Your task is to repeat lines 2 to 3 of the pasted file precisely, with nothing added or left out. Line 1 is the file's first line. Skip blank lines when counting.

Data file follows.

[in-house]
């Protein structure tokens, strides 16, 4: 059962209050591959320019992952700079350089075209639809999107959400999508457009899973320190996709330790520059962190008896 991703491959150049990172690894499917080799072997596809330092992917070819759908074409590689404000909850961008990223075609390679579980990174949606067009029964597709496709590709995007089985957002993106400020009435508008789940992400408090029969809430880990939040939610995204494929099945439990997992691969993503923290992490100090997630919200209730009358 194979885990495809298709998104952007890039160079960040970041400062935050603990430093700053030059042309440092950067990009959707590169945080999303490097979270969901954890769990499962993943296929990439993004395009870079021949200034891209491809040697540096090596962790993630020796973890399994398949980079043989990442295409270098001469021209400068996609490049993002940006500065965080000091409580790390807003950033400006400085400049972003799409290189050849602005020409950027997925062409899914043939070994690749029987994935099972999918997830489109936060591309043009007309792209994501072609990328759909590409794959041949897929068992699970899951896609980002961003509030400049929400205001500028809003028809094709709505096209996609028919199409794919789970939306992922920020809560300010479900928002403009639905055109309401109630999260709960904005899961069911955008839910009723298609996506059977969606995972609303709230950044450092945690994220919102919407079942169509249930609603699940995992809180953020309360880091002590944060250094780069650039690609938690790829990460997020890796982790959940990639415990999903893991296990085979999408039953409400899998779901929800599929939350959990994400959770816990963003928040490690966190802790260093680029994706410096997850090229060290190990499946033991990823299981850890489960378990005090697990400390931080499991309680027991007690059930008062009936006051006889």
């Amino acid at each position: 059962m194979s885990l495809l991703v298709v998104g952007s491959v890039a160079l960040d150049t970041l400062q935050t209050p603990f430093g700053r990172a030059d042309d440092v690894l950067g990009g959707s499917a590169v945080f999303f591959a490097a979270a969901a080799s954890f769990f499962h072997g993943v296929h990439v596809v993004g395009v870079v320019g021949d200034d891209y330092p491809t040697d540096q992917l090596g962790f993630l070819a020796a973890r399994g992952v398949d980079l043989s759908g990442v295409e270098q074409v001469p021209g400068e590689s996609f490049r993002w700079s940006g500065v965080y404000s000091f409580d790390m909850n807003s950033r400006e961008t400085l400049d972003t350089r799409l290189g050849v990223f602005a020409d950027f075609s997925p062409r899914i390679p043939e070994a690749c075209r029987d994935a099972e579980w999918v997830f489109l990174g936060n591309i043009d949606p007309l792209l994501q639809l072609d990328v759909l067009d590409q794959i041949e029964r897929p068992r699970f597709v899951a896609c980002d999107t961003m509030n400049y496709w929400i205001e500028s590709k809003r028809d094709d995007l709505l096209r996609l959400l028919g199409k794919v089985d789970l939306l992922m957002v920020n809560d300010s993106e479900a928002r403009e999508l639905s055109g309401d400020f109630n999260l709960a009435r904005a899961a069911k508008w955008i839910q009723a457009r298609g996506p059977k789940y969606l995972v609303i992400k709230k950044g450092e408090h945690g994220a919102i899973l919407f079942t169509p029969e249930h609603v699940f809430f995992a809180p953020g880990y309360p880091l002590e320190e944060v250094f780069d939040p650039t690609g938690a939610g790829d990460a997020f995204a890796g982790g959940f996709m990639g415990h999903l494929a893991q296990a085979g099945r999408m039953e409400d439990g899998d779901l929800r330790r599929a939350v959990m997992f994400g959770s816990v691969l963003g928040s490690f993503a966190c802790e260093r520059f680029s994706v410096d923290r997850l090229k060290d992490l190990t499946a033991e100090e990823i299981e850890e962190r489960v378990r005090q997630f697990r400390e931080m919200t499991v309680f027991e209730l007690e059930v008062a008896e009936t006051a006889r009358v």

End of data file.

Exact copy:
């Protein structure tokens, strides 16, 4: 059962209050591959320019992952700079350089075209639809999107959400999508457009899973320190996709330790520059962190008896 991703491959150049990172690894499917080799072997596809330092992917070819759908074409590689404000909850961008990223075609390679579980990174949606067009029964597709496709590709995007089985957002993106400020009435508008789940992400408090029969809430880990939040939610995204494929099945439990997992691969993503923290992490100090997630919200209730009358 194979885990495809298709998104952007890039160079960040970041400062935050603990430093700053030059042309440092950067990009959707590169945080999303490097979270969901954890769990499962993943296929990439993004395009870079021949200034891209491809040697540096090596962790993630020796973890399994398949980079043989990442295409270098001469021209400068996609490049993002940006500065965080000091409580790390807003950033400006400085400049972003799409290189050849602005020409950027997925062409899914043939070994690749029987994935099972999918997830489109936060591309043009007309792209994501072609990328759909590409794959041949897929068992699970899951896609980002961003509030400049929400205001500028809003028809094709709505096209996609028919199409794919789970939306992922920020809560300010479900928002403009639905055109309401109630999260709960904005899961069911955008839910009723298609996506059977969606995972609303709230950044450092945690994220919102919407079942169509249930609603699940995992809180953020309360880091002590944060250094780069650039690609938690790829990460997020890796982790959940990639415990999903893991296990085979999408039953409400899998779901929800599929939350959990994400959770816990963003928040490690966190802790260093680029994706410096997850090229060290190990499946033991990823299981850890489960378990005090697990400390931080499991309680027991007690059930008062009936006051006889």
């Amino acid at each position: 059962m194979s885990l495809l991703v298709v998104g952007s491959v890039a160079l960040d150049t970041l400062q935050t209050p603990f430093g700053r990172a030059d042309d440092v690894l950067g990009g959707s499917a590169v945080f999303f591959a490097a979270a969901a080799s954890f769990f499962h072997g993943v296929h990439v596809v993004g395009v870079v320019g021949d200034d891209y330092p491809t040697d540096q992917l090596g962790f993630l070819a020796a973890r399994g992952v398949d980079l043989s759908g990442v295409e270098q074409v001469p021209g400068e590689s996609f490049r993002w700079s940006g500065v965080y404000s000091f409580d790390m909850n807003s950033r400006e961008t400085l400049d972003t350089r799409l290189g050849v990223f602005a020409d950027f075609s997925p062409r899914i390679p043939e070994a690749c075209r029987d994935a099972e579980w999918v997830f489109l990174g936060n591309i043009d949606p007309l792209l994501q639809l072609d990328v759909l067009d590409q794959i041949e029964r897929p068992r699970f597709v899951a896609c980002d999107t961003m509030n400049y496709w929400i205001e500028s590709k809003r028809d094709d995007l709505l096209r996609l959400l028919g199409k794919v089985d789970l939306l992922m957002v920020n809560d300010s993106e479900a928002r403009e999508l639905s055109g309401d400020f109630n999260l709960a009435r904005a899961a069911k508008w955008i839910q009723a457009r298609g996506p059977k789940y969606l995972v609303i992400k709230k950044g450092e408090h945690g994220a919102i899973l919407f079942t169509p029969e249930h609603v699940f809430f995992a809180p953020g880990y309360p880091l002590e320190e944060v250094f780069d939040p650039t690609g938690a939610g790829d990460a997020f995204a890796g982790g959940f996709m990639g415990h999903l494929a893991q296990a085979g099945r999408m039953e409400d439990g899998d779901l929800r330790r599929a939350v959990m997992f994400g959770s816990v691969l963003g928040s490690f993503a966190c802790e260093r520059f680029s994706v410096d923290r997850l090229k060290d992490l190990t499946a033991e100090e990823i299981e850890e962190r489960v378990r005090q997630f697990r400390e931080m919200t499991v309680f027991e209730l007690e059930v008062a008896e009936t006051a006889r009358v």